November 19, 1995

Getting The Most For Your Skiing Dollar

Syd Kearney Houston Chronicle

Winter sports vacations often get a chilly reception from the budget-minded traveler. Ski resorts are, well, resorts, with the high prices that go along with trendy restaurants and rooms with hot tubs and fireplaces.

But don’t let your dream of a wintry wonderland melt. Even the most fancy resort touts a value season or bargain package. Here are some money-saving ideas:

Ask about package deals, which can include air fare, ground transportation, lodging, equipment rental and lift tickets.

If you can find a package with lodging and lift tickets for under $100 per day, you’ve got a good deal, says Mike Shimkonis of Telluride Ski Co.

Telluride’s version is the Bargain Blitz, a five-nights’ lodging, four-day lift ticket combo for $383 per person. This deal is good Jan. 2 through Feb. 9 and again March 23-30.

When looking at packages, compare prices and amenities. Condominium accommodations may cost more than a hotel room, but access to a kitchen can save a bundle on meals.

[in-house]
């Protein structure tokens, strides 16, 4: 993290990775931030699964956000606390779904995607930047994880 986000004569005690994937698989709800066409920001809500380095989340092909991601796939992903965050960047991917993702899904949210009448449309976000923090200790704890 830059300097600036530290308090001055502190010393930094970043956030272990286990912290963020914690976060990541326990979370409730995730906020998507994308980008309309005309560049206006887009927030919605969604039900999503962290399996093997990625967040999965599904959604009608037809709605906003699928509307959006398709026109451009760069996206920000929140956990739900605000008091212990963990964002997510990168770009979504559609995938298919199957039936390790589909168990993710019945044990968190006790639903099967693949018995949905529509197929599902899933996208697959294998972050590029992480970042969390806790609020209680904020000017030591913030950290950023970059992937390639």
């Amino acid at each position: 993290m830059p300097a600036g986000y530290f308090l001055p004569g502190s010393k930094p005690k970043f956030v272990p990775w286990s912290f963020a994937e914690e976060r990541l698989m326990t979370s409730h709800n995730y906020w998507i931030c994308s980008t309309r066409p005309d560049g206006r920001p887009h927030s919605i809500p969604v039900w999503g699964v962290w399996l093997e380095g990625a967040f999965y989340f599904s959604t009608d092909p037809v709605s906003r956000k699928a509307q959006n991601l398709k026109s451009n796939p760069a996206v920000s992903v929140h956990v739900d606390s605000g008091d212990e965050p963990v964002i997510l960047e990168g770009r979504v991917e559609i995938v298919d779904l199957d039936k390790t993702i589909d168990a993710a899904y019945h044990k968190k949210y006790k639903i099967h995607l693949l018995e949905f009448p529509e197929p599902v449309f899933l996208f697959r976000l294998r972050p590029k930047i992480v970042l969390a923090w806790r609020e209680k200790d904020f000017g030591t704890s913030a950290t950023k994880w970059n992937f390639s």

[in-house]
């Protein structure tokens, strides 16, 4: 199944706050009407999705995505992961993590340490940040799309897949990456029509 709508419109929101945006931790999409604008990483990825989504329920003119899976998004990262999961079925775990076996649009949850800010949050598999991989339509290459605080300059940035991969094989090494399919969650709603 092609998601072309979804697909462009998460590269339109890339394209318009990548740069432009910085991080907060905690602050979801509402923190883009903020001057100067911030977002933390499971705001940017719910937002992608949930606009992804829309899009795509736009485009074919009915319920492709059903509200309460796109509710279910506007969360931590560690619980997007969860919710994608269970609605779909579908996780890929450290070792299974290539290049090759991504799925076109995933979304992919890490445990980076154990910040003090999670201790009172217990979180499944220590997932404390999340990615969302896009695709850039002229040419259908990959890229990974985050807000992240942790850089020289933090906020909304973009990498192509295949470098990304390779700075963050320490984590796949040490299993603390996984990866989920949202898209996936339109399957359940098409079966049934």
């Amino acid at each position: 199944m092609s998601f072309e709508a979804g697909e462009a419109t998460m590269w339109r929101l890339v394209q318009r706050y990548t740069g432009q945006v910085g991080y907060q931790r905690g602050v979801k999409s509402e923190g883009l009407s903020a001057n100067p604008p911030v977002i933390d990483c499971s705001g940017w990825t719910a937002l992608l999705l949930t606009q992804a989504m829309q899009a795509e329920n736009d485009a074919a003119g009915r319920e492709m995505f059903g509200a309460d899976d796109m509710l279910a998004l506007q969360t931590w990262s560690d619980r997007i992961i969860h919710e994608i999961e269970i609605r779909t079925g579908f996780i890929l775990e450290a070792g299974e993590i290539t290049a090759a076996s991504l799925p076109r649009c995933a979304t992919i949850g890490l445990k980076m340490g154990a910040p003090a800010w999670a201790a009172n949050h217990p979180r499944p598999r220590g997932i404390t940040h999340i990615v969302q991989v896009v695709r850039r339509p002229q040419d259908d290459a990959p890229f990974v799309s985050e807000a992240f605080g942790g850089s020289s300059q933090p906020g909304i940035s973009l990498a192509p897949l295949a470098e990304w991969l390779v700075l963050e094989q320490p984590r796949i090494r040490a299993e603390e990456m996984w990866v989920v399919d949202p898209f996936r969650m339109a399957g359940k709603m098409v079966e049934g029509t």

Ask questions about the location of lodging, shuttle availability and distance from nightlife.

Check newspaper ads, or see if your travel agent has some deals. Most resorts have a reservations line (usually an 800 number), and operators can describe a number of package options.

Vail and Telluride aren’t the only resorts in the United States. Budget travelers should eschew Vail with its $48 lift ticket, and for that matter Northstar-at-Tahoe ($42), Sun Valley ($47), Deer Valley ($49), Killington ($46) and Aspen ($52).

Small ski areas offer terrific terrain without busting your budget.

When doing research, you’ll often find good deals at areas referred to as “family” resorts or a “skiers”’ mountain. Consider resorts such as Sierra Summit ($26) in California; Loveland ($32), SilverCreek ($32) and Monarch ($31) in Colorado; Butternut ($30) in Massachusetts; Angel Fire ($32) and Ski Rio ($31) in New Mexico; Alta ($25) and Wolf Mountain ($28) in Utah; Haystack ($29) in Vermont; and Crystal Mountain ($20) in Washington.

You’ll also save money by purchasing multiday lift tickets. If you’re under age 14 or over 60, bargains abound.

Skiers pay a premium price for those ski-in, ski-out, slope-side accommodations. Savvy travelers can save a bundle by looking for lodging away from the resorts.

Thoughts and opinions on this story? Click here to comment >>

Get stories like this in a free daily email